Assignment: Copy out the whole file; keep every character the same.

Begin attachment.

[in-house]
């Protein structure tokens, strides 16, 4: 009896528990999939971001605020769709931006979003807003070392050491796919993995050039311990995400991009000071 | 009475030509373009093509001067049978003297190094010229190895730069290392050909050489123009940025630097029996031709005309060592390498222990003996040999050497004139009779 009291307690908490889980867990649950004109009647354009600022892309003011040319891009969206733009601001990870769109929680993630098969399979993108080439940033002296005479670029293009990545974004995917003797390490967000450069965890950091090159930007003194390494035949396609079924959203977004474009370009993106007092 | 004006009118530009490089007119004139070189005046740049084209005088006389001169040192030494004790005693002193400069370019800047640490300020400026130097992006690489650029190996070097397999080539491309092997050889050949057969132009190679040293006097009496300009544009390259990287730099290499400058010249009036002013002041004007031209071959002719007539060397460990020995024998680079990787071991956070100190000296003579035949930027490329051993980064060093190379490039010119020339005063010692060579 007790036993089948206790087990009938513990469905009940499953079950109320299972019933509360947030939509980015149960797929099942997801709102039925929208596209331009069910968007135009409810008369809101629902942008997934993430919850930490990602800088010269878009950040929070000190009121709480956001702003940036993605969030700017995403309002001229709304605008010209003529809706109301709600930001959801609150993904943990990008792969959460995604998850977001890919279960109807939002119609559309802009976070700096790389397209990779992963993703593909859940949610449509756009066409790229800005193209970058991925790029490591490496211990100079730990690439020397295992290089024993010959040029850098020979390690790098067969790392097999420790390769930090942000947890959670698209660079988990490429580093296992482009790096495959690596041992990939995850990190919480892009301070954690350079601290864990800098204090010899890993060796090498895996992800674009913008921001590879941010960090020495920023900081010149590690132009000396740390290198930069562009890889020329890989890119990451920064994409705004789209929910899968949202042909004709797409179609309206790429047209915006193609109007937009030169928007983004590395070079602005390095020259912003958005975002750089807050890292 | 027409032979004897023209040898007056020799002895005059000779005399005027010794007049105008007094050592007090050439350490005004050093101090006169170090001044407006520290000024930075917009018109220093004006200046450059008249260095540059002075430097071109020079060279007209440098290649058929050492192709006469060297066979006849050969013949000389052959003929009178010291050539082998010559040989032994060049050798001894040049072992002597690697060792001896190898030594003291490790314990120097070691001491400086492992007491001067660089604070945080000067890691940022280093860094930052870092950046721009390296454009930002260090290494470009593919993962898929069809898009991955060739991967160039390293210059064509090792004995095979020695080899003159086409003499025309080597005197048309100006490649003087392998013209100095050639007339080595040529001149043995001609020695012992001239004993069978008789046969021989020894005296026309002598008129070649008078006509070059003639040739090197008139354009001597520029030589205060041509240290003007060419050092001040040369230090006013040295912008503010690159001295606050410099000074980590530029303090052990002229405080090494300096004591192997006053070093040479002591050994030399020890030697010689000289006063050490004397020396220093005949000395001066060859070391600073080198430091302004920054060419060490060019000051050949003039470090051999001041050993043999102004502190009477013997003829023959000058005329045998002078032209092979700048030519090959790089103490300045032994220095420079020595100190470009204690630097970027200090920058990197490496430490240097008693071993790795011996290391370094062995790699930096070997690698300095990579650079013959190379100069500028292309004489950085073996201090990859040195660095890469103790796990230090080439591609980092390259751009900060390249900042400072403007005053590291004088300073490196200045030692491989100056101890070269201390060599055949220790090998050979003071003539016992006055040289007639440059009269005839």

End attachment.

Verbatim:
[in-house]
């Protein structure tokens, strides 16, 4: 009896528990999939971001605020769709931006979003807003070392050491796919993995050039311990995400991009000071 | 009475030509373009093509001067049978003297190094010229190895730069290392050909050489123009940025630097029996031709005309060592390498222990003996040999050497004139009779 009291307690908490889980867990649950004109009647354009600022892309003011040319891009969206733009601001990870769109929680993630098969399979993108080439940033002296005479670029293009990545974004995917003797390490967000450069965890950091090159930007003194390494035949396609079924959203977004474009370009993106007092 | 004006009118530009490089007119004139070189005046740049084209005088006389001169040192030494004790005693002193400069370019800047640490300020400026130097992006690489650029190996070097397999080539491309092997050889050949057969132009190679040293006097009496300009544009390259990287730099290499400058010249009036002013002041004007031209071959002719007539060397460990020995024998680079990787071991956070100190000296003579035949930027490329051993980064060093190379490039010119020339005063010692060579 007790036993089948206790087990009938513990469905009940499953079950109320299972019933509360947030939509980015149960797929099942997801709102039925929208596209331009069910968007135009409810008369809101629902942008997934993430919850930490990602800088010269878009950040929070000190009121709480956001702003940036993605969030700017995403309002001229709304605008010209003529809706109301709600930001959801609150993904943990990008792969959460995604998850977001890919279960109807939002119609559309802009976070700096790389397209990779992963993703593909859940949610449509756009066409790229800005193209970058991925790029490591490496211990100079730990690439020397295992290089024993010959040029850098020979390690790098067969790392097999420790390769930090942000947890959670698209660079988990490429580093296992482009790096495959690596041992990939995850990190919480892009301070954690350079601290864990800098204090010899890993060796090498895996992800674009913008921001590879941010960090020495920023900081010149590690132009000396740390290198930069562009890889020329890989890119990451920064994409705004789209929910899968949202042909004709797409179609309206790429047209915006193609109007937009030169928007983004590395070079602005390095020259912003958005975002750089807050890292 | 027409032979004897023209040898007056020799002895005059000779005399005027010794007049105008007094050592007090050439350490005004050093101090006169170090001044407006520290000024930075917009018109220093004006200046450059008249260095540059002075430097071109020079060279007209440098290649058929050492192709006469060297066979006849050969013949000389052959003929009178010291050539082998010559040989032994060049050798001894040049072992002597690697060792001896190898030594003291490790314990120097070691001491400086492992007491001067660089604070945080000067890691940022280093860094930052870092950046721009390296454009930002260090290494470009593919993962898929069809898009991955060739991967160039390293210059064509090792004995095979020695080899003159086409003499025309080597005197048309100006490649003087392998013209100095050639007339080595040529001149043995001609020695012992001239004993069978008789046969021989020894005296026309002598008129070649008078006509070059003639040739090197008139354009001597520029030589205060041509240290003007060419050092001040040369230090006013040295912008503010690159001295606050410099000074980590530029303090052990002229405080090494300096004591192997006053070093040479002591050994030399020890030697010689000289006063050490004397020396220093005949000395001066060859070391600073080198430091302004920054060419060490060019000051050949003039470090051999001041050993043999102004502190009477013997003829023959000058005329045998002078032209092979700048030519090959790089103490300045032994220095420079020595100190470009204690630097970027200090920058990197490496430490240097008693071993790795011996290391370094062995790699930096070997690698300095990579650079013959190379100069500028292309004489950085073996201090990859040195660095890469103790796990230090080439591609980092390259751009900060390249900042400072403007005053590291004088300073490196200045030692491989100056101890070269201390060599055949220790090998050979003071003539016992006055040289007639440059009269005839």